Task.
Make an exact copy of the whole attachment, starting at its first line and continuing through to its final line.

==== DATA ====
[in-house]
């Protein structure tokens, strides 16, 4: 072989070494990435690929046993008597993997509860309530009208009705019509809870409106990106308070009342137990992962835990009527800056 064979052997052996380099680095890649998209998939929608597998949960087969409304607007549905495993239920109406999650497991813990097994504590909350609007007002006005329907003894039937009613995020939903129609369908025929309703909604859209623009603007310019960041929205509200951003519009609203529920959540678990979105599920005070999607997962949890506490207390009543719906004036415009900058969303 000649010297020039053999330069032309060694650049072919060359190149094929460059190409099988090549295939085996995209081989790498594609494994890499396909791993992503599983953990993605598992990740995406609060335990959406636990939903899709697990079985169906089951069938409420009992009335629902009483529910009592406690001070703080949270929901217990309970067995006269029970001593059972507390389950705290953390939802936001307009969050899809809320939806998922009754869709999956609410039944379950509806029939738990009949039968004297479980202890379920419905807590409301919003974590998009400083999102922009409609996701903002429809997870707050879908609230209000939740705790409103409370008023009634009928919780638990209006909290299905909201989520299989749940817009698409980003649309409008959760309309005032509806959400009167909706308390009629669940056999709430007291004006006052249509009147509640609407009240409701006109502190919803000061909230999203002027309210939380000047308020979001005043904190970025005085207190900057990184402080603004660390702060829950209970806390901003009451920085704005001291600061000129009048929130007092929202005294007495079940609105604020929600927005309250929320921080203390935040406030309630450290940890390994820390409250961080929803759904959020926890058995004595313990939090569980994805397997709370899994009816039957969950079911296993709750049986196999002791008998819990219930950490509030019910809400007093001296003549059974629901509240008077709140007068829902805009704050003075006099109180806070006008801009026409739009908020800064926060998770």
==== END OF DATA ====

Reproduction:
[in-house]
């Protein structure tokens, strides 16, 4: 072989070494990435690929046993008597993997509860309530009208009705019509809870409106990106308070009342137990992962835990009527800056 064979052997052996380099680095890649998209998939929608597998949960087969409304607007549905495993239920109406999650497991813990097994504590909350609007007002006005329907003894039937009613995020939903129609369908025929309703909604859209623009603007310019960041929205509200951003519009609203529920959540678990979105599920005070999607997962949890506490207390009543719906004036415009900058969303 000649010297020039053999330069032309060694650049072919060359190149094929460059190409099988090549295939085996995209081989790498594609494994890499396909791993992503599983953990993605598992990740995406609060335990959406636990939903899709697990079985169906089951069938409420009992009335629902009483529910009592406690001070703080949270929901217990309970067995006269029970001593059972507390389950705290953390939802936001307009969050899809809320939806998922009754869709999956609410039944379950509806029939738990009949039968004297479980202890379920419905807590409301919003974590998009400083999102922009409609996701903002429809997870707050879908609230209000939740705790409103409370008023009634009928919780638990209006909290299905909201989520299989749940817009698409980003649309409008959760309309005032509806959400009167909706308390009629669940056999709430007291004006006052249509009147509640609407009240409701006109502190919803000061909230999203002027309210939380000047308020979001005043904190970025005085207190900057990184402080603004660390702060829950209970806390901003009451920085704005001291600061000129009048929130007092929202005294007495079940609105604020929600927005309250929320921080203390935040406030309630450290940890390994820390409250961080929803759904959020926890058995004595313990939090569980994805397997709370899994009816039957969950079911296993709750049986196999002791008998819990219930950490509030019910809400007093001296003549059974629901509240008077709140007068829902805009704050003075006099109180806070006008801009026409739009908020800064926060998770």